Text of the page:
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  • Sun, 8, Mar, 2020 - 5:00:AM

Local legends talk ‘International Women’s Day’

S-heroes. Aotearoa is abundant with them. But how is International Women’s Day looking through the eyes of our legendary wāhine? I caught up with Stacey Morrison, Kirsty Johnston, Mihingarangi Forbes, and my own editor Lizzie Marvelly, to find out.

Villainesse: What are you celebrating this International Women’s Day?

Stacey Morrison: Te mana o te wāhine – the personal power and innate status of women.

Kirsty Johnston: The Harvey Weinstein verdict. Even though I feel New Zealand's defamation laws are still too strict to allow us our own reckoning with powerful men who abuse women, it's still a landmark decision and a beacon of hope.

Lizzie Marvelly: All of the rights and freedoms we have as a result of many years of campaigning by our tuākana. I’m celebrating those elder sisters who came before us.

Mihingarangi Forbes: Leadership with purpose - those wāhine fighting to save Papatūānuku like my sister leading Parakore, Jacqui Forbes and all the wāhine warriors involved in minimising waste.

My tuākana in broadcasting and te reo revitalisation, I’m giving the pūkana to Stacey Morrison, Annabelle Lee-Mather, Nevak Rogers and Lisa Taouma

What’s something you’re not putting up with anymore?

Stacey: Gaslighting!

Kirsty: The pressure to be a good girl (has anyone else watched the Taylor Swift doco?). I'm sick of making myself more palatable to men - quieter, nicer, calmer, thinner, prettier - sorry guys but there's a lot to be rowdy and angry about as a woman and if I want to do it over wines with my friends and my unshaved legs in your hearing range, too bad.

Lizzie: Rudeness and bitchiness. As a woman, I’ve been socialised to put up with bad behaviour in order to keep the peace. No more. I’m resolving to treat myself with self-respect.

Mihingarangi: Not feeling worthy. Fuck that. What are we waiting for? E tū wāhine mā.

Who has been your inspiration this past year?

Stacey: As she has been for many years, Hinewehi Mohi. This year in particular she has celebrated 20 years since she sang our national anthem in Māori which culminated in our anthem being sung bilingually now. She also created Waiata Anthems which has impacted hugely in terms of the status and enjoyment of te reo Māori

Kirsty: My wonderful friends. I'm at the life stage where all of us have such different challenges - husbands, kids, work, unemployment, singledom - and I love the way that there's no judgment no matter what, but only support. It's almost like all those tropes about women trying to tear each other down... aren't true?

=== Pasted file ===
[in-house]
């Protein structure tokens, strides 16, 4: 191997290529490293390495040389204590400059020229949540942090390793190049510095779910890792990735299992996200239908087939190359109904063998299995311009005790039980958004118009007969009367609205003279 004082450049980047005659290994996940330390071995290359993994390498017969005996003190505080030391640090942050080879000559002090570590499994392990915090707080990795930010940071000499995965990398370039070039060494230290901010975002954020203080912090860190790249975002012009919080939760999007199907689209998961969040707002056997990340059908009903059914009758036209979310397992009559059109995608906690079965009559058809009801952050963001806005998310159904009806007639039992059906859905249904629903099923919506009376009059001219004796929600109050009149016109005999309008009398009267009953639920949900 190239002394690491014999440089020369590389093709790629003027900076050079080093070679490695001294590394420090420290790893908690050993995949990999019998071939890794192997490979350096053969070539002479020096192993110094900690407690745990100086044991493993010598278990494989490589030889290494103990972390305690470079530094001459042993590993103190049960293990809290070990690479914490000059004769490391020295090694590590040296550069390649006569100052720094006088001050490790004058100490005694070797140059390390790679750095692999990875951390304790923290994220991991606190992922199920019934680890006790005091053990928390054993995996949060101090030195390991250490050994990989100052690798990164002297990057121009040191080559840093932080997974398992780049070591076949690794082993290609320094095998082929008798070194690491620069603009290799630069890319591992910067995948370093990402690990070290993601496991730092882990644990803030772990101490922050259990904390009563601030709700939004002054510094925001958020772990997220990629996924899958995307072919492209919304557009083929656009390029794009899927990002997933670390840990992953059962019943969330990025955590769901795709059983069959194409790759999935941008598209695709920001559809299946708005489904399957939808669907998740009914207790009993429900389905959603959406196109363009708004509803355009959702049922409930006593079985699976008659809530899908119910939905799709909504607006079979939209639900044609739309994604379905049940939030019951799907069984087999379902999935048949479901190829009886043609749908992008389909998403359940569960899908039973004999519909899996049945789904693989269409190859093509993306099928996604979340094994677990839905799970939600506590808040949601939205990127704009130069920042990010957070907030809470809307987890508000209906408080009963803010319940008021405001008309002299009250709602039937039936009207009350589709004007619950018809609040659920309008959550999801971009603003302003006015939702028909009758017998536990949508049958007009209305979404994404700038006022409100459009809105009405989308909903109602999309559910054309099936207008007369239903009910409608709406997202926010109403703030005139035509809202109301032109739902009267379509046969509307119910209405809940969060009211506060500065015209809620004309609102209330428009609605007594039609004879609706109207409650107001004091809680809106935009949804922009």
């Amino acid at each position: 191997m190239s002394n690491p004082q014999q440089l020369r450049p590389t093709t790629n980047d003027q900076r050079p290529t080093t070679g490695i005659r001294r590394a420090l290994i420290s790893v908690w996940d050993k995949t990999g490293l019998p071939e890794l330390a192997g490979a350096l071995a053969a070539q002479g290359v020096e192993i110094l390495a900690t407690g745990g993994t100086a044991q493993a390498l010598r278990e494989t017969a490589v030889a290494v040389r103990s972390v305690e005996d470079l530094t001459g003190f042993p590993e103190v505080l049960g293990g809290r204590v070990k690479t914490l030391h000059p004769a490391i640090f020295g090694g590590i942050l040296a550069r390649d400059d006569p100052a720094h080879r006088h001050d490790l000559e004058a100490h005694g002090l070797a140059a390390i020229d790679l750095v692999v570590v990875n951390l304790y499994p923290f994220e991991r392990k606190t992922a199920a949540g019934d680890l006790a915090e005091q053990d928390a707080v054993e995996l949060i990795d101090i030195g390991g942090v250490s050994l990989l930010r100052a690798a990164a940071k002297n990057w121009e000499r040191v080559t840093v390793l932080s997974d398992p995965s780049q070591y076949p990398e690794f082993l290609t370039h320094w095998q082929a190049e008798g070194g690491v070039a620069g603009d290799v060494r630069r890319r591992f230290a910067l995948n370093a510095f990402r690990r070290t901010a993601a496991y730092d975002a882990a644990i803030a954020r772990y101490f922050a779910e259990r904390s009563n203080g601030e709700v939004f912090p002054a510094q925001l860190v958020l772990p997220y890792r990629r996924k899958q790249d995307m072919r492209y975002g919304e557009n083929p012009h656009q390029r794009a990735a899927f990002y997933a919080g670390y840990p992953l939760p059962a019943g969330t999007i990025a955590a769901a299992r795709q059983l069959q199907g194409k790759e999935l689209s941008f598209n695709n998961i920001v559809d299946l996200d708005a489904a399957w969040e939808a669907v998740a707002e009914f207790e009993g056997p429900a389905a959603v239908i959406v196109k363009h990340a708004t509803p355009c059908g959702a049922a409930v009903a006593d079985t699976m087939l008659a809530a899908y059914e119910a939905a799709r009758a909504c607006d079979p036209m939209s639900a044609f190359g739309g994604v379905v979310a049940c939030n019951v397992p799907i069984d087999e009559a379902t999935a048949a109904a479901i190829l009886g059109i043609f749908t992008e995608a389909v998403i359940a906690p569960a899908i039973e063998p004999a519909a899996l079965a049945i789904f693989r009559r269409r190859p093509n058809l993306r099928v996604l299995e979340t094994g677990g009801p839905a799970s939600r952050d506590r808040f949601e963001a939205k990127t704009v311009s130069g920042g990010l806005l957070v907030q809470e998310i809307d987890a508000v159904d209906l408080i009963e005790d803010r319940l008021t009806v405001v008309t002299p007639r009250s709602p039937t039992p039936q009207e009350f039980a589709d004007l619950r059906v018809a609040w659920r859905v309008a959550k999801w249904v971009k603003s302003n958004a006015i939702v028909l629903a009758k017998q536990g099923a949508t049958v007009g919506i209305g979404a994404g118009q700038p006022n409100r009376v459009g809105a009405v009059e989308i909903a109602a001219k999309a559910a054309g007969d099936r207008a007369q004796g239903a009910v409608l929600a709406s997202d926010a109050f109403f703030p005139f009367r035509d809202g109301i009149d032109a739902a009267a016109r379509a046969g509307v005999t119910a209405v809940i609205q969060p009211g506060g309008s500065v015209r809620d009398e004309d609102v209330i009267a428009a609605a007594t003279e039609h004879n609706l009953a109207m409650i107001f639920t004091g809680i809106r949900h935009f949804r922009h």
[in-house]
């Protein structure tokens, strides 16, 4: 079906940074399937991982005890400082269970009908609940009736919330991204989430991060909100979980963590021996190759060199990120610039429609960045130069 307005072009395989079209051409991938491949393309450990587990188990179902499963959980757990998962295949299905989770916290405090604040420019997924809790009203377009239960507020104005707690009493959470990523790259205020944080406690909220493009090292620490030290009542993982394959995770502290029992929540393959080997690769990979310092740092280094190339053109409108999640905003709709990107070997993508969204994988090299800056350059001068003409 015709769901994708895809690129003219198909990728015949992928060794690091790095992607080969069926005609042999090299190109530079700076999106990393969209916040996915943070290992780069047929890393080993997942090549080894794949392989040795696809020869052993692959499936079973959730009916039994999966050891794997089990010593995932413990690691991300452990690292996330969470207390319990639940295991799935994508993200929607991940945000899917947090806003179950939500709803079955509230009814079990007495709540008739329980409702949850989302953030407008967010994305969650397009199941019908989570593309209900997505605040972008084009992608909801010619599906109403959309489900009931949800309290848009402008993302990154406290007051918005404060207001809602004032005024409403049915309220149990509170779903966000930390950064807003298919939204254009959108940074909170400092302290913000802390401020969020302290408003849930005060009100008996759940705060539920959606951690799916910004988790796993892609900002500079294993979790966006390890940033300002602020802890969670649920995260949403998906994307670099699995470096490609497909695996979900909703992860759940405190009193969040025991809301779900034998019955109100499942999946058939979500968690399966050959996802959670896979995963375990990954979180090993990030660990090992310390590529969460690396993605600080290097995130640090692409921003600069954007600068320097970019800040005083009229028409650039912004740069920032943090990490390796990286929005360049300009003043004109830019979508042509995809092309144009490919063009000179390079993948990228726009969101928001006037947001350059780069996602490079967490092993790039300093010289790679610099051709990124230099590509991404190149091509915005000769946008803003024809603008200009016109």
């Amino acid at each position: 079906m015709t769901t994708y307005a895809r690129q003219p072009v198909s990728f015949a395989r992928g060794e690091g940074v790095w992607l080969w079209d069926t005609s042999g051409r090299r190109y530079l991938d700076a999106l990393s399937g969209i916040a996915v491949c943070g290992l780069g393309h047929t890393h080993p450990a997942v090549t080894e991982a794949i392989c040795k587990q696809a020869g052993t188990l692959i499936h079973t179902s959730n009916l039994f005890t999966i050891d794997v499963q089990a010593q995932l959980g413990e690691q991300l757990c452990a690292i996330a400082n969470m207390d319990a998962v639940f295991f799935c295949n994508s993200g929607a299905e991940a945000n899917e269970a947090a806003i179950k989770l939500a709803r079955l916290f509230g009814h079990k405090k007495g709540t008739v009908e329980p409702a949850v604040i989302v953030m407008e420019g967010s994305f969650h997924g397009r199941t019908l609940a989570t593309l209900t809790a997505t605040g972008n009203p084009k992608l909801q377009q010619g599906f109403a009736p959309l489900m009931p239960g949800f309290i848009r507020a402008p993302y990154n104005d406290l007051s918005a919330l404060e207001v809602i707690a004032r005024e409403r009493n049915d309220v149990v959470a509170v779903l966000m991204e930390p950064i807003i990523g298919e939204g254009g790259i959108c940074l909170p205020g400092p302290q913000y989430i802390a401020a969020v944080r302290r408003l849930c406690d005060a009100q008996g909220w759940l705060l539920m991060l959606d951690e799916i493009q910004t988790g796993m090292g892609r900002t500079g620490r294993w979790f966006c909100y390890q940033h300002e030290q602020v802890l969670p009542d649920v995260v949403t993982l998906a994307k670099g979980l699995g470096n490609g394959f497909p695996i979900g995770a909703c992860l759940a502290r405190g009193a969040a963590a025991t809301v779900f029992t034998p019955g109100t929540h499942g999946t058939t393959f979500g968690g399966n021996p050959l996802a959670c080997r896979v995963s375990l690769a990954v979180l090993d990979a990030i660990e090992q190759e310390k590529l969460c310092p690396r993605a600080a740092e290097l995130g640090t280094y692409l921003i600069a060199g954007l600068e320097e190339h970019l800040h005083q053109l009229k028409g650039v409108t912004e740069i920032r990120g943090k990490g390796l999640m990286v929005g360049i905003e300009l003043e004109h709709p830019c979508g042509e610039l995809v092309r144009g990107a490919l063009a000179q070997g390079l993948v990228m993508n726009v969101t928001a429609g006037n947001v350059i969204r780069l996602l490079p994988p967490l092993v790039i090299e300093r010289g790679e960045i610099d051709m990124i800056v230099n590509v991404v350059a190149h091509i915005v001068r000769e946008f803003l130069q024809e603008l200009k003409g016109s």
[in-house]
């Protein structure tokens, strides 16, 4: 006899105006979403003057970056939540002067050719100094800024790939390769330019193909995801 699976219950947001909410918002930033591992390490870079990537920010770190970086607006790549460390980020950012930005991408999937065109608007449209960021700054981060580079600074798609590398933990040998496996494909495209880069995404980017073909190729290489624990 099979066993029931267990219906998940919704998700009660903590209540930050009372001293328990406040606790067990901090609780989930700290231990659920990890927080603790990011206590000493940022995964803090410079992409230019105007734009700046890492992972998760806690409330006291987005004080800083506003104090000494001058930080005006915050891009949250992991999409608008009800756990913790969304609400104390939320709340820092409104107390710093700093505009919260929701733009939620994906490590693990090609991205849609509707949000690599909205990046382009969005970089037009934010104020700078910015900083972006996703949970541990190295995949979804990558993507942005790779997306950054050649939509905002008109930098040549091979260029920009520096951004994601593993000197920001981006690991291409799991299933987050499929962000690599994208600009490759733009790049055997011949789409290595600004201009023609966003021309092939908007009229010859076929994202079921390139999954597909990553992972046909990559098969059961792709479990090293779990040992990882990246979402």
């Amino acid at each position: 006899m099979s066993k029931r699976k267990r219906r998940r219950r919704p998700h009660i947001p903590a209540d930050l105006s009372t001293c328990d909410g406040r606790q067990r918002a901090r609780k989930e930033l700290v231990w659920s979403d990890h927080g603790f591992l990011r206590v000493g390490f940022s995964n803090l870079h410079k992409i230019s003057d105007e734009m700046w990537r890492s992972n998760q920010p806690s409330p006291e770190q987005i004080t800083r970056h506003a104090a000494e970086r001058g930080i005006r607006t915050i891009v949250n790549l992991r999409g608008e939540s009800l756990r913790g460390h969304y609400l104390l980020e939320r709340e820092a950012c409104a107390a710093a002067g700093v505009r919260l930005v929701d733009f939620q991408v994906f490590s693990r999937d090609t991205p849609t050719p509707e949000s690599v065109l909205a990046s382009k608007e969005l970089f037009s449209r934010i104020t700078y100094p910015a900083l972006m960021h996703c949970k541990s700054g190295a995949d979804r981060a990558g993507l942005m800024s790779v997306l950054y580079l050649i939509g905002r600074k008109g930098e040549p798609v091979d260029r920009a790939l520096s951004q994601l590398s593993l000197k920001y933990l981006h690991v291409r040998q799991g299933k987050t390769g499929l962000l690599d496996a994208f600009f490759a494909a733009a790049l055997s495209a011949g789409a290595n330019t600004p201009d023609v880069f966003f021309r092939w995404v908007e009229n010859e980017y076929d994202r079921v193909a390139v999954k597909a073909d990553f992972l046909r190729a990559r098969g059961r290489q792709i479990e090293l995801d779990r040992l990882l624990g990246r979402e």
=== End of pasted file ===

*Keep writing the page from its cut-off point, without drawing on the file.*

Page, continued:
Lizzie: My soon-to-be wife. I may be someone biased, but she’s a thoroughly great human being, and she’s taught me a lot.

Mihingarangi: I’m celebrating the leadership of wāhine such as “The Dames” Tariana Turia, Naida Glavish, Tureiti Moxon and Iritana Tawhiwhirangi who are fighting for the rights of our tamariki daily.

I’m saluting women like midwife Jean Te Huia and Merepeka Raukawa-Tait on the front lines of whānau welfare.

What’s one thing every woman should know?

Stacey: You have a sisterhood, we are in this together.

Kirsty: You are perfect. I heard this from a yoga teacher in Bali last year, and she said it to a young woman struggling with self-image and it sounds trite but it's true. Every day you wake up and your body and your mind carry you through should be tribute to how amazing you are. 

Lizzie: I can’t narrow it down to one! Here are a few: 1. Naproxen is amazing for period pain. 2. Faking orgasms only rewards bad behaviour. 3. Supermarket brand beauty products generally do just as good a job as the ones that cost an arm and a non-essential organ. 

Mihingarangi: We are the first teachers for our children. What we say and do matters.


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  • Kirsty Johnston /
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